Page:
Marine organisms as source of bioactive molecules applied in restoration projects

Maria Giovanna Parisi, Matteo Cammarata, Maria Rosa Trapani, Franco Palla, Enza Di Carlo, Matteo Cammarata, Maria Giovanna Parisi, Giovanna Benedetta Barresi, Maria Francesca Mule'

Risultato della ricerca: Article

9 Citazioni (Scopus)

Abstract

In recent decades research in the conservation and restoration field has provided sustainable alternatives totraditional procedures for cleaning or controlling the microbial colonization of works of art. In the present study,for the first time novel bioactive molecules extracted from marine invertebrate organisms (Anthozoa) were testedinstead of chemical compounds for removing protein layers or as a biocide for controlling fungal or bacterialcolonization. In particular, Bioactive Molecules with Protease activity (BMP), acting in a temperature range of 4- 30°C,were tested for the hydrolysis of protein layers on laboratory specimens. The cleaning protocol provides a selectiveprocedure to avoid damage to the original materials constituting the heritage object.Concurrently, enzymatic cleaning was also performed using commercial Protease from Aspergillus sojae (Type XIX),in order to compare their hydrolytic activities. Bioactive Molecules with Antimicrobial activity (BMA1, BMA2) weretested to control bacterial (Bacillus, Micrococcus) or fungal (Aspergillus, Penicillium) growth, previously isolated fromcolonized canvas samples and characterized by an integrated approach based on in vitro culture, microscopy andmolecular investigations. These molecules were tested to define the Minimal Inhibitory Concentration (MIC) andMinimal Bactericidal/ Fungicidal Concentration (MBC/MFC). Specifically, BMAs were used to control fungal growthduring the relining of the painting (laboratory specimens), carried out using a canvas support, and glue paste asbinder.In our hypothesis, these molecules provide an important contribution to the development of innovative protocolsfor biocleaning or microbial growth control, based on fast and easy application, operator friendly andenvironmentally sustainable molecules.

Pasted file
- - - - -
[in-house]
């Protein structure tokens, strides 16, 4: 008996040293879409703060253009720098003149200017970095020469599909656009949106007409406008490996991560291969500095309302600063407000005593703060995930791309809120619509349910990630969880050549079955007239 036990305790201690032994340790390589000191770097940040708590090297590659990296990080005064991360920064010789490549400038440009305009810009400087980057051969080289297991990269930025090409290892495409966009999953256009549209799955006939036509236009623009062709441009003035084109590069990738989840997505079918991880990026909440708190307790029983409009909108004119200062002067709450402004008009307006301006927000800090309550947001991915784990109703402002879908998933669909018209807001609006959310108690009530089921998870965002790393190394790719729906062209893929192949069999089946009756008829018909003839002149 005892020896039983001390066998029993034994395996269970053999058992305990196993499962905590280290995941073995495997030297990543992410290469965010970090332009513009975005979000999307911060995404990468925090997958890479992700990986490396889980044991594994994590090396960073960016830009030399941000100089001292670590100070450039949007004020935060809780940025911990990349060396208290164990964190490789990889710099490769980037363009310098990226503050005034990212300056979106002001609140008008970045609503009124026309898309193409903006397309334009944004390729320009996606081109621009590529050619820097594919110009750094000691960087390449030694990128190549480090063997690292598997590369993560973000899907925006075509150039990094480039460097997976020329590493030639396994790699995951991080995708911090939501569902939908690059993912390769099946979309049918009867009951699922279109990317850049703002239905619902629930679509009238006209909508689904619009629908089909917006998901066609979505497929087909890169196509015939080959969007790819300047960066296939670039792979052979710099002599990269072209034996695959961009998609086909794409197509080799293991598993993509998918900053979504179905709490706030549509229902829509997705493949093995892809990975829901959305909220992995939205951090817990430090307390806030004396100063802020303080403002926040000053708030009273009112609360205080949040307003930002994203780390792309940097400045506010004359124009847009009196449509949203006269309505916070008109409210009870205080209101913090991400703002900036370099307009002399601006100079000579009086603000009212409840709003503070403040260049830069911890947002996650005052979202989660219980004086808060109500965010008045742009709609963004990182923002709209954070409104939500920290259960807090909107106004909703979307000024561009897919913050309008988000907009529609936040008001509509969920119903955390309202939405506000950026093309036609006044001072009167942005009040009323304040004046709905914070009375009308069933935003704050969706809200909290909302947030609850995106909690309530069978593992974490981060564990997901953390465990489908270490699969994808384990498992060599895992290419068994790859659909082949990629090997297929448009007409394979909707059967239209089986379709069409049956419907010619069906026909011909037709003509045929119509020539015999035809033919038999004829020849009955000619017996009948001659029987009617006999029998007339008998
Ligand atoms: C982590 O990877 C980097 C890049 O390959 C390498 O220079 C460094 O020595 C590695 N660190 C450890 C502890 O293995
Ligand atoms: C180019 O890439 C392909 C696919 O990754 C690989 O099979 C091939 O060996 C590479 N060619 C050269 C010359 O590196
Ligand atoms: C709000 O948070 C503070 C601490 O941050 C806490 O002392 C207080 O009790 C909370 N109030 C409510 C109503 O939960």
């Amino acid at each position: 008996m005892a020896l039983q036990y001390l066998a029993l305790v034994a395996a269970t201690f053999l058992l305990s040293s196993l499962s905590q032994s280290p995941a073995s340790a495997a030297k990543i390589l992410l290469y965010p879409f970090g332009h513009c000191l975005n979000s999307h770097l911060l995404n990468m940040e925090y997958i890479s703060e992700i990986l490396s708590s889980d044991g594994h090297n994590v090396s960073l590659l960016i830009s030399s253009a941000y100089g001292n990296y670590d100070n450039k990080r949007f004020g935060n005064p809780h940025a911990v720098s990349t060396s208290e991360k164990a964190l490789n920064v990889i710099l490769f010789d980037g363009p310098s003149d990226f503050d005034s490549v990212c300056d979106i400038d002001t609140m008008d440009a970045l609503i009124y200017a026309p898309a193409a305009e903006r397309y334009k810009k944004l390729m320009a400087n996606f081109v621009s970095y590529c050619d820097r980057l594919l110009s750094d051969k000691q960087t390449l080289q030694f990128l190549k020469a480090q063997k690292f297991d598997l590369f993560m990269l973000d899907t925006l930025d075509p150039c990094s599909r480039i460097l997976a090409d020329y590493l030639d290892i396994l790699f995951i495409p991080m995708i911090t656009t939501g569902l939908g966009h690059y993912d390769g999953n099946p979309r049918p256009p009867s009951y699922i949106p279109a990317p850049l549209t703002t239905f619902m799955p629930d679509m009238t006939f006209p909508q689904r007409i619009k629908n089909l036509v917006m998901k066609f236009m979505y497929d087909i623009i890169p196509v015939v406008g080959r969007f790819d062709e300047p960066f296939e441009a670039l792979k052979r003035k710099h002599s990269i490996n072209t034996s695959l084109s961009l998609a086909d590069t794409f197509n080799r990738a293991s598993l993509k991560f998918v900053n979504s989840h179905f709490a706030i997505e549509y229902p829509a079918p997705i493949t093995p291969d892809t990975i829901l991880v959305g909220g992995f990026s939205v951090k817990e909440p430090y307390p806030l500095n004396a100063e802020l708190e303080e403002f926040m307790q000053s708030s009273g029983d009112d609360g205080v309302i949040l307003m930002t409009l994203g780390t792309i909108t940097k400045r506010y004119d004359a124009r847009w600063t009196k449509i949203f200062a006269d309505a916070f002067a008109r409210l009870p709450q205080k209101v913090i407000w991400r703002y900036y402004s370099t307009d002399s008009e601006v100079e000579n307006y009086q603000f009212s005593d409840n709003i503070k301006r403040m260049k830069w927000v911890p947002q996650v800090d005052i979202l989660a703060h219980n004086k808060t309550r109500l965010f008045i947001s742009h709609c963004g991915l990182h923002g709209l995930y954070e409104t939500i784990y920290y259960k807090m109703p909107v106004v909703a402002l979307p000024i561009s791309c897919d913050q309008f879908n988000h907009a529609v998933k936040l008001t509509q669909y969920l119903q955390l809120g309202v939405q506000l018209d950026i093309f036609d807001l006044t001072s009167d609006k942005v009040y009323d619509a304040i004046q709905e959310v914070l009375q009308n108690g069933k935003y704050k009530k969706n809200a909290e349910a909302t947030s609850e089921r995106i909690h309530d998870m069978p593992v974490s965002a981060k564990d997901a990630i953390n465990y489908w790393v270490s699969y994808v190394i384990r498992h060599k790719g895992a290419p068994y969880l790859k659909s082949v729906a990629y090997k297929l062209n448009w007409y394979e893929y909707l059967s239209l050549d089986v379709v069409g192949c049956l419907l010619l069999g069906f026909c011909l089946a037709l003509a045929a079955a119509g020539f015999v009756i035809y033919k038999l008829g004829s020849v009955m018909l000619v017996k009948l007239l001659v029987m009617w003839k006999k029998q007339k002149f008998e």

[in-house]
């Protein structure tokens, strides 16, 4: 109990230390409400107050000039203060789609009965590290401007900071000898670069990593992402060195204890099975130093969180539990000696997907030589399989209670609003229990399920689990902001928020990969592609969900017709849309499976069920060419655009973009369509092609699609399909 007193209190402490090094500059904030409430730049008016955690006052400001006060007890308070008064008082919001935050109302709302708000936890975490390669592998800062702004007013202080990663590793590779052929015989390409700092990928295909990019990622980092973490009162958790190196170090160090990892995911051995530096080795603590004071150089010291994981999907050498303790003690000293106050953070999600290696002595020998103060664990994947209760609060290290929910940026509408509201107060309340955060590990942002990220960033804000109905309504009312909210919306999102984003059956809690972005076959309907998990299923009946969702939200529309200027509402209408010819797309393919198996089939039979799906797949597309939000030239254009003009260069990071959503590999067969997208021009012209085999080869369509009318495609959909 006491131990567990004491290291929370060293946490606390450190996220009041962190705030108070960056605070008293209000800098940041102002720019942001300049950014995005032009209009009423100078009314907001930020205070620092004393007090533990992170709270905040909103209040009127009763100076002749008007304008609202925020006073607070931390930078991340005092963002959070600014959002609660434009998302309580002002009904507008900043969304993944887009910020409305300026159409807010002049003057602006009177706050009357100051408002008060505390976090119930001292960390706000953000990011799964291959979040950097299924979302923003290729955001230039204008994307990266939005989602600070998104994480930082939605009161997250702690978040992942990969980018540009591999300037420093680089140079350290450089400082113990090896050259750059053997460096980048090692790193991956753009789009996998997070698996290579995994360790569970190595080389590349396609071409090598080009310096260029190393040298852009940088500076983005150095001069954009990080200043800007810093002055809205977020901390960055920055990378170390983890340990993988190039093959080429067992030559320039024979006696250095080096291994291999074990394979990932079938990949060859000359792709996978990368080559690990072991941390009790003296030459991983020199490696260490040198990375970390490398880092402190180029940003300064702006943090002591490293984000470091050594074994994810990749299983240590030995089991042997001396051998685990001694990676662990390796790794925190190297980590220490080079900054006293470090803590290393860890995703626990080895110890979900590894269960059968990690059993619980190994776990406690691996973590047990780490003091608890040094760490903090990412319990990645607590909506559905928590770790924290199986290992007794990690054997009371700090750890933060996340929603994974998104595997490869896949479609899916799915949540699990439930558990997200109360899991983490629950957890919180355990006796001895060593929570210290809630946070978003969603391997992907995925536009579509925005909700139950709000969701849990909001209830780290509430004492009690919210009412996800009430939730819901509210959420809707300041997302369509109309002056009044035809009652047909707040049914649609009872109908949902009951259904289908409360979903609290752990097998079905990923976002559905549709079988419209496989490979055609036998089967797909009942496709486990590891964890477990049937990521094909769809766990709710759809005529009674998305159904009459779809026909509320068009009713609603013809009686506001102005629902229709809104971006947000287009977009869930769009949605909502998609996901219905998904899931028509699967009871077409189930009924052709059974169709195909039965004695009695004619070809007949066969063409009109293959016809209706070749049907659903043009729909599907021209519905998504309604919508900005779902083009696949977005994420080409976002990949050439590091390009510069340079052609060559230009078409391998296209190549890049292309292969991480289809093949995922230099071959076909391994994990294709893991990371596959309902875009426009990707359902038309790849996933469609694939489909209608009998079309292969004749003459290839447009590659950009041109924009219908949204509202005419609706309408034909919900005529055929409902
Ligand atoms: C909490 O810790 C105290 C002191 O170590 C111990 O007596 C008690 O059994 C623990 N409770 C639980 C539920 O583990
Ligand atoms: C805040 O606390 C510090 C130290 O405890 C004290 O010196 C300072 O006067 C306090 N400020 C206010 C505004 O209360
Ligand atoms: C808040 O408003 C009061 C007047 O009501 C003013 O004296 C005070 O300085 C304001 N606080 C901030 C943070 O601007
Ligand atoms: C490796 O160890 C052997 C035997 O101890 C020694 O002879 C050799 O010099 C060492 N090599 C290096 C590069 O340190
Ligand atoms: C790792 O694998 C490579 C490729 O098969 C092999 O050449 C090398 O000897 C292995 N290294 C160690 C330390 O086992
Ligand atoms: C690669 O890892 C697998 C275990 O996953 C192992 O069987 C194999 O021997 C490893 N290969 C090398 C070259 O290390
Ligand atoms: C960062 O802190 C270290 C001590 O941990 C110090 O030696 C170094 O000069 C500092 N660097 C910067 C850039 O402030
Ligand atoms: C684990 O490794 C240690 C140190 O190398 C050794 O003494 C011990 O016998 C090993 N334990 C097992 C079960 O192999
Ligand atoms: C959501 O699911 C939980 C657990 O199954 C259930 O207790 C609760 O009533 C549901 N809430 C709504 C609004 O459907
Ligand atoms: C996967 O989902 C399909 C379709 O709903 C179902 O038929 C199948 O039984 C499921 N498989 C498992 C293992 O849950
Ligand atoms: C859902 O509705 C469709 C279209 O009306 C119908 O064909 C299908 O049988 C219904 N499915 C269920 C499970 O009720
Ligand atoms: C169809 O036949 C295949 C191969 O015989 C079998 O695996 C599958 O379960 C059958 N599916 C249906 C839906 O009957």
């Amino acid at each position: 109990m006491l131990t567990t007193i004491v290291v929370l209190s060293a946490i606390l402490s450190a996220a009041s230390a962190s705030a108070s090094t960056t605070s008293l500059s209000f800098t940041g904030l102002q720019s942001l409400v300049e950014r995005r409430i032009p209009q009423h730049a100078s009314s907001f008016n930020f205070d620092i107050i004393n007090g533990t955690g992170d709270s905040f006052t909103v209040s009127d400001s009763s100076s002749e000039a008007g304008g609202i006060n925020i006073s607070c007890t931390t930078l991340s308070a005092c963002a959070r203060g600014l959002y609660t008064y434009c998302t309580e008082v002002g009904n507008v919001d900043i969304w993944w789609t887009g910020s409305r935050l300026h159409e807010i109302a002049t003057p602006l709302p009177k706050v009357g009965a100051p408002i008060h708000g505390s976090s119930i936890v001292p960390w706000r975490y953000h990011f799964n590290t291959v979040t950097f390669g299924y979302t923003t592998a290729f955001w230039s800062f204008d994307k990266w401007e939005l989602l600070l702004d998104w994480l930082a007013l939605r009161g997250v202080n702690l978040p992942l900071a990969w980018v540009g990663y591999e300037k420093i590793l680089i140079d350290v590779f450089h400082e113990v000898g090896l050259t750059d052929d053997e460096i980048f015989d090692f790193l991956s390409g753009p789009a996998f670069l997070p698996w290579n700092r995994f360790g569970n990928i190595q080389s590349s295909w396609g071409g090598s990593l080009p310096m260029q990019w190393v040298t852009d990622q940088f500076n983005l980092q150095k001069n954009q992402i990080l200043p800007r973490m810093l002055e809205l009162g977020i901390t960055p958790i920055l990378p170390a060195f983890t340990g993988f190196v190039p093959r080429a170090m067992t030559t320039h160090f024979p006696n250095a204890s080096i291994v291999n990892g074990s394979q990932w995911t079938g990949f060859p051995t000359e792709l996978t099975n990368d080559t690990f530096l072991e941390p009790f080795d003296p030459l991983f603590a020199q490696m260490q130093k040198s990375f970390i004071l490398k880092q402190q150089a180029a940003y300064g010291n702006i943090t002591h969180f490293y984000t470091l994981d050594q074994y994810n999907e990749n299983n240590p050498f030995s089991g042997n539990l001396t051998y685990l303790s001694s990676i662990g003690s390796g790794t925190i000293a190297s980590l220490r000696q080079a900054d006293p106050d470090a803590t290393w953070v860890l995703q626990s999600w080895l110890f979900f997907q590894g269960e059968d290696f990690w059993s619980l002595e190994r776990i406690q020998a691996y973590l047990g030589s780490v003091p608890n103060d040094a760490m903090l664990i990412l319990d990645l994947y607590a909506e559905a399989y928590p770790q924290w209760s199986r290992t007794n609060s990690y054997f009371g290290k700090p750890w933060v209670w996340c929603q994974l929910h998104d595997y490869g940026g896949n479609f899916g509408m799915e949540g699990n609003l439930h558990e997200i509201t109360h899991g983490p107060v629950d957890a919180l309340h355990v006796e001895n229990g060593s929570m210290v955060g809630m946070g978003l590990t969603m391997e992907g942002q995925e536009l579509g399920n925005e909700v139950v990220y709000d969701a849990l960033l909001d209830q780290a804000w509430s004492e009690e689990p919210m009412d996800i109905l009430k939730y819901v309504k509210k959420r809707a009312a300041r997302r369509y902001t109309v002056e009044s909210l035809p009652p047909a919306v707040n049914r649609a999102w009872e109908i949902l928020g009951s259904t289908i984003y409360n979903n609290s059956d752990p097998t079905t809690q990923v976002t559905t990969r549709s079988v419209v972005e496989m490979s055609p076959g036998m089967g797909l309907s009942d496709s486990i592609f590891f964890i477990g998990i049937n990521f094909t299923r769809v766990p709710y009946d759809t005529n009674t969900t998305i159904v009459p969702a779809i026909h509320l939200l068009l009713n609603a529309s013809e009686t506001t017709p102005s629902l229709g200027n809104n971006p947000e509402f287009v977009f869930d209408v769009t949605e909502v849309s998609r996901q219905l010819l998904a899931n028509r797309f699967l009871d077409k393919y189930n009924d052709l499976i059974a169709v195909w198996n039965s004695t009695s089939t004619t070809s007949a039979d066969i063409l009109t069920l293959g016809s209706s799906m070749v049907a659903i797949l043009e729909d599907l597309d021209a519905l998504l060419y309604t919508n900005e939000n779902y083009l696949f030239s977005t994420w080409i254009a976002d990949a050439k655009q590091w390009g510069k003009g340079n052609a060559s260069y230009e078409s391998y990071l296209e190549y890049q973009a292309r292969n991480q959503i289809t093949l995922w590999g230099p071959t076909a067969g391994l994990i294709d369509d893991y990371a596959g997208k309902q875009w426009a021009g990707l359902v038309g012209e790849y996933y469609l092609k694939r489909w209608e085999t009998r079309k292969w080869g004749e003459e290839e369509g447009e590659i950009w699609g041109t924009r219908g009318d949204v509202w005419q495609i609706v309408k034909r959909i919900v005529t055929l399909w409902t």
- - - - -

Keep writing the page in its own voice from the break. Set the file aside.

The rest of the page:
Lingua originaleEnglish
pagine (da-a)17-20
Numero di pagine4
RivistaHeritage Science
Volume3
Stato di pubblicazionePublished - 2015

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restoration
work of art
colonization
damages
conservation
Molecules
Restoration
Organism
Cleaning
Protein
Layer
Canvas
Protease

All Science Journal Classification (ASJC) codes

  • Conservation
  • Archaeology
  • Archaeology

Cita questo

Marine organisms as source of bioactive molecules applied in restoration projects. / Parisi, Maria Giovanna; Cammarata, Matteo; Trapani, Maria Rosa; Palla, Franco; Di Carlo, Enza; Cammarata, Matteo; Parisi, Maria Giovanna; Barresi, Giovanna Benedetta; Mule', Maria Francesca.

In: Heritage Science, Vol. 3, 2015, pag. 17-20.

Risultato della ricerca: Article

Parisi, Maria Giovanna ; Cammarata, Matteo ; Trapani, Maria Rosa ; Palla, Franco ; Di Carlo, Enza ; Cammarata, Matteo ; Parisi, Maria Giovanna ; Barresi, Giovanna Benedetta ; Mule', Maria Francesca. / Marine organisms as source of bioactive molecules applied in restoration projects. In: Heritage Science. 2015 ; Vol. 3. pagg. 17-20.
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abstract = "In recent decades research in the conservation and restoration field has provided sustainable alternatives totraditional procedures for cleaning or controlling the microbial colonization of works of art. In the present study,for the first time novel bioactive molecules extracted from marine invertebrate organisms (Anthozoa) were testedinstead of chemical compounds for removing protein layers or as a biocide for controlling fungal or bacterialcolonization. In particular, Bioactive Molecules with Protease activity (BMP), acting in a temperature range of 4- 30°C,were tested for the hydrolysis of protein layers on laboratory specimens. The cleaning protocol provides a selectiveprocedure to avoid damage to the original materials constituting the heritage object.Concurrently, enzymatic cleaning was also performed using commercial Protease from Aspergillus sojae (Type XIX),in order to compare their hydrolytic activities. Bioactive Molecules with Antimicrobial activity (BMA1, BMA2) weretested to control bacterial (Bacillus, Micrococcus) or fungal (Aspergillus, Penicillium) growth, previously isolated fromcolonized canvas samples and characterized by an integrated approach based on in vitro culture, microscopy andmolecular investigations. These molecules were tested to define the Minimal Inhibitory Concentration (MIC) andMinimal Bactericidal/ Fungicidal Concentration (MBC/MFC). Specifically, BMAs were used to control fungal growthduring the relining of the painting (laboratory specimens), carried out using a canvas support, and glue paste asbinder.In our hypothesis, these molecules provide an important contribution to the development of innovative protocolsfor biocleaning or microbial growth control, based on fast and easy application, operator friendly andenvironmentally sustainable molecules.",
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